Austin ISD will not adopt its official fiscal year 2019-20 budget until June, but trustees had a discussion about the preliminary budget at a workshop April 8.
About $29.4 million in cost cutting and savings outlined in the 2019-20 budget are to make up an anticipated budget shortfall of $65 million and to help support increased spending towards district priorities, according to AISD Chief of Business and Operations Nicole Conley Johnson.
“We all know we’ve been experiencing declining enrollment, we’ve lost over 6,000 kids in the last five years; increasing recapture is putting enormous budgetary pressures on the district; and we were utilizing our reserves as a means to balance our budget,” she said.
The district continues to plan its budget despite uncertain legislative actions that could impact it in the future. House Bill 3 was approved by the Texas House on April 3, and while it is likely to help district funding, is can undergo further changes as it is evaluated by the senate, Conley Johnson said. The district is creating the budget assuming no changes in funding, she said.
“HB3 presents us with an opportunity to pick up a substantial amount of new revenue across the district,” she said. “We have hopes that it will reach the governor for signing but we don’t know. There are still a lot of things that aren’t certain.”
The preliminary budget invests $8.49 million more in board priorities compared to the 2018-19 budget. Priorities include meeting local and state performance measures, assuring students are reading by grade three and being competitive in teacher salaries and benefits, according to the district.
Over $2 million of that is being invested in elementary reading curriculum and new literacy and reading specialist positions. About $1.7 million is being invested to continue campus mental health centers.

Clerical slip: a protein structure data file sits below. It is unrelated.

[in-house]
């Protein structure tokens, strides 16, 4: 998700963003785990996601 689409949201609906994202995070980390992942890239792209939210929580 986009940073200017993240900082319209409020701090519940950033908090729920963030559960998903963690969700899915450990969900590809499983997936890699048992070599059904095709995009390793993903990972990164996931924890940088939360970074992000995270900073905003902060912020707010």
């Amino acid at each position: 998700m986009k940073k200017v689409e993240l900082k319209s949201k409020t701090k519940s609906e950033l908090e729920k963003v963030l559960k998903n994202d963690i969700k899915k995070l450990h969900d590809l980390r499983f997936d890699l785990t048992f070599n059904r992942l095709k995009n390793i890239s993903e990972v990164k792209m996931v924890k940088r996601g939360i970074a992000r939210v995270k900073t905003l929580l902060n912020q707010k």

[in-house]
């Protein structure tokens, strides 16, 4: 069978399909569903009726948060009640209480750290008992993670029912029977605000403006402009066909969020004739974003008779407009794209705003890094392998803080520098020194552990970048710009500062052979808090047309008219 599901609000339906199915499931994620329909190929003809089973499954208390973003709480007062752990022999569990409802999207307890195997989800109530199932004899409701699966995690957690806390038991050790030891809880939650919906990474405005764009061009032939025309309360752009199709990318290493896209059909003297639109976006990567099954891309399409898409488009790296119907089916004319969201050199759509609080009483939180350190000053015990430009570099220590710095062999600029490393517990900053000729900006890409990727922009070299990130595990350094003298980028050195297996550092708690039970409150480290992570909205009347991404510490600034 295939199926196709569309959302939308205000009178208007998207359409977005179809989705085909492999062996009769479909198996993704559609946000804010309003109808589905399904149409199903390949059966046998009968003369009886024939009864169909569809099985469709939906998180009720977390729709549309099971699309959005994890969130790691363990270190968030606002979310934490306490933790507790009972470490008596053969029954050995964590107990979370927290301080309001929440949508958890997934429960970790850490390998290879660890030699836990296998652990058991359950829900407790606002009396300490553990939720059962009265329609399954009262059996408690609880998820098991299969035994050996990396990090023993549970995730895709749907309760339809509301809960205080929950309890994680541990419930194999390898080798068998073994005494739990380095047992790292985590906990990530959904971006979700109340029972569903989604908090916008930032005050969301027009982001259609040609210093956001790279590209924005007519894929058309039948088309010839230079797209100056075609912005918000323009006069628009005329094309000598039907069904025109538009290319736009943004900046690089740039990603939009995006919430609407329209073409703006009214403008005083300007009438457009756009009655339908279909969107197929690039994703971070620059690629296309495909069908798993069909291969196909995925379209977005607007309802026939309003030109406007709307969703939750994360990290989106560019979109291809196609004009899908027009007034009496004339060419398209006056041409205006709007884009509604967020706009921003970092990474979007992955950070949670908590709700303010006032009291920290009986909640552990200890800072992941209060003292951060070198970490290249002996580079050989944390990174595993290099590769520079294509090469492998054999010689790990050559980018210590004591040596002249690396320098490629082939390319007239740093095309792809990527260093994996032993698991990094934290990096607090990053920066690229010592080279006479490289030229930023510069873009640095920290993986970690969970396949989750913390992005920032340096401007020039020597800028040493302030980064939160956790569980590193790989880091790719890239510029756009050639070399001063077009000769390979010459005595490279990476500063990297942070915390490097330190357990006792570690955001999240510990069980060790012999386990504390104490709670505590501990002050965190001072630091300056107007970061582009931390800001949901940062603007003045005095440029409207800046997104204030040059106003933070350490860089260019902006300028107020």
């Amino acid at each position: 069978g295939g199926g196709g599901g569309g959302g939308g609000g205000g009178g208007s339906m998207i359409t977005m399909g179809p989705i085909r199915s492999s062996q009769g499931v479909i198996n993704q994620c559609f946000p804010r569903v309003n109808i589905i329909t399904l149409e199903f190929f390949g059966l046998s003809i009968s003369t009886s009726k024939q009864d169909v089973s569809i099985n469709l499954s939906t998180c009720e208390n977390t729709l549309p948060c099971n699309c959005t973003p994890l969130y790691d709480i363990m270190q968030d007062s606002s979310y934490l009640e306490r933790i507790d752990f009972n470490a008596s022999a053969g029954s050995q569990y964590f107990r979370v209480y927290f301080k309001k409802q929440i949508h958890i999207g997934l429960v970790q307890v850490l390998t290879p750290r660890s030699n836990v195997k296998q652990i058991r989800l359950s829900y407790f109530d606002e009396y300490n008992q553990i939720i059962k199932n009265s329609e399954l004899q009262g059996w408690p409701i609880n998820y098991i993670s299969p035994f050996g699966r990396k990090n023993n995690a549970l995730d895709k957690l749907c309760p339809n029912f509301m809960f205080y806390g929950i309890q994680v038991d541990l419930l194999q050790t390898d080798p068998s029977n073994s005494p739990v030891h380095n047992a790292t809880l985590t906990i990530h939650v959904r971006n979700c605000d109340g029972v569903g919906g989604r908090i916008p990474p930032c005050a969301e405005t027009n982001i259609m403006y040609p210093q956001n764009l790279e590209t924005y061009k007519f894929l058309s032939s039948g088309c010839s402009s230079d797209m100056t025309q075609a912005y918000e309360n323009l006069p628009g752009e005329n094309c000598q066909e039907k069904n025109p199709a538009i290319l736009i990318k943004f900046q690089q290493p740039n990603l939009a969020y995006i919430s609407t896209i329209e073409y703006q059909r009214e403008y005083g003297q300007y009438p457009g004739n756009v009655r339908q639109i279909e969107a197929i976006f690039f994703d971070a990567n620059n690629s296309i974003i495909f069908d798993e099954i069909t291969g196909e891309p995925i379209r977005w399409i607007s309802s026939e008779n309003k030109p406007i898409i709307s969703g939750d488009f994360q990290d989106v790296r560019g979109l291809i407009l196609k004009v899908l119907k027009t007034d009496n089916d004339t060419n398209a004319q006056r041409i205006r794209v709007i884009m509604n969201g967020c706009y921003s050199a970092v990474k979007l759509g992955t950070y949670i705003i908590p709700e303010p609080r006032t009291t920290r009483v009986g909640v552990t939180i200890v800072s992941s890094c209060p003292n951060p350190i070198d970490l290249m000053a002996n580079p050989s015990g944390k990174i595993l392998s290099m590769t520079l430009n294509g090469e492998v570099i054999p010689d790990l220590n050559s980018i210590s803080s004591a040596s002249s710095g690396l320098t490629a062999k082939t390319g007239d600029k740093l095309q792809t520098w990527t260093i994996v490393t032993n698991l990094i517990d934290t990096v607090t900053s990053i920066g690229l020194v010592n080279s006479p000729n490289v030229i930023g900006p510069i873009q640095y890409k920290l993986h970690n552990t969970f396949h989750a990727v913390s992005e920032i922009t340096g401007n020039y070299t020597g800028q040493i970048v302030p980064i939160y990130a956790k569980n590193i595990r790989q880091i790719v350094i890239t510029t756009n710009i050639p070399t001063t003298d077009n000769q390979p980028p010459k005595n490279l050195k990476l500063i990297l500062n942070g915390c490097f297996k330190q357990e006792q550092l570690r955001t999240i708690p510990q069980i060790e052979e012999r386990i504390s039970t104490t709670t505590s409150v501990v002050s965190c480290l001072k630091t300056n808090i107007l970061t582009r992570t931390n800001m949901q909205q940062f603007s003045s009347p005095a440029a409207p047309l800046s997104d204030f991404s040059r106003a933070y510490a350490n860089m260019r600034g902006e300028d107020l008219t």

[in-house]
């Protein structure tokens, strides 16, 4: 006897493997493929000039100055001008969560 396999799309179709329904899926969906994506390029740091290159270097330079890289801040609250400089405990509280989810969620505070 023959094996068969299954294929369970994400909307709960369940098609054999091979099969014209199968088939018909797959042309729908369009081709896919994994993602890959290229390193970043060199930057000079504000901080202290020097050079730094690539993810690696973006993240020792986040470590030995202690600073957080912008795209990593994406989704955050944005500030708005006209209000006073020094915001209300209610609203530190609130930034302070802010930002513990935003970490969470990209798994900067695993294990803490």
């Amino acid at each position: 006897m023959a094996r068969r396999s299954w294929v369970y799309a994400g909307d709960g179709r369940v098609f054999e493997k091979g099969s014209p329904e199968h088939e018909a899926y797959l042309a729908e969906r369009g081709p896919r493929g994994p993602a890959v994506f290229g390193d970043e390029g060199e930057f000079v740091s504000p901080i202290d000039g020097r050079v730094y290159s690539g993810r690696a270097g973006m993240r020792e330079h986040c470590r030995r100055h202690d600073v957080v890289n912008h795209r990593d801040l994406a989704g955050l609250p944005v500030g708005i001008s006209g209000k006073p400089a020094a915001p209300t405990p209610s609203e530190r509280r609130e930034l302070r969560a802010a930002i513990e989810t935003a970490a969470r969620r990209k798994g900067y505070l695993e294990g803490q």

Other increases in funding could go to campus security, projected as a $565,000 increase compared to 2018-19, and about a $790,000 increase for special education costs, according to the preliminary budget.
District cuts and savings
Compared to the 2018-19 budget, the preliminary plan outlines a total of $29.4 million in decreases or savings.
Some of those saving, about $1.23 million, will come from reorganizing district administration and academic positions. While there will not be a reduction in current employees, district staff said some positions that are currently vacant will be eliminated. Other staff could be moved to different positions. About $3.4 million in savings could be seen through staffing reductions due to lower enrollment.
Possible House Bill 3 impacts
According to Conley Johnson, some of the latest projections show that AISD could pay about $194 million less in recapture payments through HB3. The district could also see $126.5 million in additional revenue through the bill.
However, the district is still unsure how much of that money saved could be used for programs and campuses, as opposed to state mandates the dollars could be designated for, she said. Also, while revenues increase in year one under HB3, those returns are reduced by $20 million in year two and beyond.
“We have to move forward [with our budget process] even though there are many questions that are currently unanswered at this time,” she said.
Other obstacles for the district include continued enrollment decreases. Conley Johnson said the district anticipates losing 7,000 students over the next 8-10 years, and each student lost results in a reduction in state revenue.